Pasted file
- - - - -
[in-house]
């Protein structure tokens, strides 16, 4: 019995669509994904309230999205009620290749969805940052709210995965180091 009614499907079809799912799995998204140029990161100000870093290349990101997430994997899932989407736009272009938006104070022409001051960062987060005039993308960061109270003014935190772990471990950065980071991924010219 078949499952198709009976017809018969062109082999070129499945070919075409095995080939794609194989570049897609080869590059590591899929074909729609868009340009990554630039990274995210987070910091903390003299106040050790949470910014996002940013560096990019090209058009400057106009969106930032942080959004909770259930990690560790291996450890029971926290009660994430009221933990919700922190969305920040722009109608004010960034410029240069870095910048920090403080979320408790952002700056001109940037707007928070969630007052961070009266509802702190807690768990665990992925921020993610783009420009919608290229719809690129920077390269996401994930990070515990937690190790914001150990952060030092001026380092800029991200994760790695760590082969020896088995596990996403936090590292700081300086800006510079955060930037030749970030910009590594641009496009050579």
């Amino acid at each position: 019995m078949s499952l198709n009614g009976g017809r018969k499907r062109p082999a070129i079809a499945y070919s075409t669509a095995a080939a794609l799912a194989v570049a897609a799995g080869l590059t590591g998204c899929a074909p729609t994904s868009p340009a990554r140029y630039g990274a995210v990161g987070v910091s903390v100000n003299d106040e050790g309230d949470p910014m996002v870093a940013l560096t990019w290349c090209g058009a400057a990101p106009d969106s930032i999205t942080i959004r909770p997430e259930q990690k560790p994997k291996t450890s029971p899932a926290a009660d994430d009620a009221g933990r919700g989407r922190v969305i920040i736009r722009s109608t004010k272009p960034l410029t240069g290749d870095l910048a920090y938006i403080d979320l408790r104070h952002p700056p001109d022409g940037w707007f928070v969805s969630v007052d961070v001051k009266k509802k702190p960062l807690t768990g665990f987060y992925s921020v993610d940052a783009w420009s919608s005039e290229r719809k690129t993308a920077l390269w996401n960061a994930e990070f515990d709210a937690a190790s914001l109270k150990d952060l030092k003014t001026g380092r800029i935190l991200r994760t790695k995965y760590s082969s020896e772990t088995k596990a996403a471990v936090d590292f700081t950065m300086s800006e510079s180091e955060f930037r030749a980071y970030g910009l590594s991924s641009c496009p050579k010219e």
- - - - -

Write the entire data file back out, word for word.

[in-house]
């Protein structure tokens, strides 16, 4: 019995669509994904309230999205009620290749969805940052709210995965180091 009614499907079809799912799995998204140029990161100000870093290349990101997430994997899932989407736009272009938006104070022409001051960062987060005039993308960061109270003014935190772990471990950065980071991924010219 078949499952198709009976017809018969062109082999070129499945070919075409095995080939794609194989570049897609080869590059590591899929074909729609868009340009990554630039990274995210987070910091903390003299106040050790949470910014996002940013560096990019090209058009400057106009969106930032942080959004909770259930990690560790291996450890029971926290009660994430009221933990919700922190969305920040722009109608004010960034410029240069870095910048920090403080979320408790952002700056001109940037707007928070969630007052961070009266509802702190807690768990665990992925921020993610783009420009919608290229719809690129920077390269996401994930990070515990937690190790914001150990952060030092001026380092800029991200994760790695760590082969020896088995596990996403936090590292700081300086800006510079955060930037030749970030910009590594641009496009050579």
């Amino acid at each position: 019995m078949s499952l198709n009614g009976g017809r018969k499907r062109p082999a070129i079809a499945y070919s075409t669509a095995a080939a794609l799912a194989v570049a897609a799995g080869l590059t590591g998204c899929a074909p729609t994904s868009p340009a990554r140029y630039g990274a995210v990161g987070v910091s903390v100000n003299d106040e050790g309230d949470p910014m996002v870093a940013l560096t990019w290349c090209g058009a400057a990101p106009d969106s930032i999205t942080i959004r909770p997430e259930q990690k560790p994997k291996t450890s029971p899932a926290a009660d994430d009620a009221g933990r919700g989407r922190v969305i920040i736009r722009s109608t004010k272009p960034l410029t240069g290749d870095l910048a920090y938006i403080d979320l408790r104070h952002p700056p001109d022409g940037w707007f928070v969805s969630v007052d961070v001051k009266k509802k702190p960062l807690t768990g665990f987060y992925s921020v993610d940052a783009w420009s919608s005039e290229r719809k690129t993308a920077l390269w996401n960061a994930e990070f515990d709210a937690a190790s914001l109270k150990d952060l030092k003014t001026g380092r800029i935190l991200r994760t790695k995965y760590s082969s020896e772990t088995k596990a996403a471990v936090d590292f700081t950065m300086s800006e510079s180091e955060f930037r030749a980071y970030g910009l590594s991924s641009c496009p050579k010219e």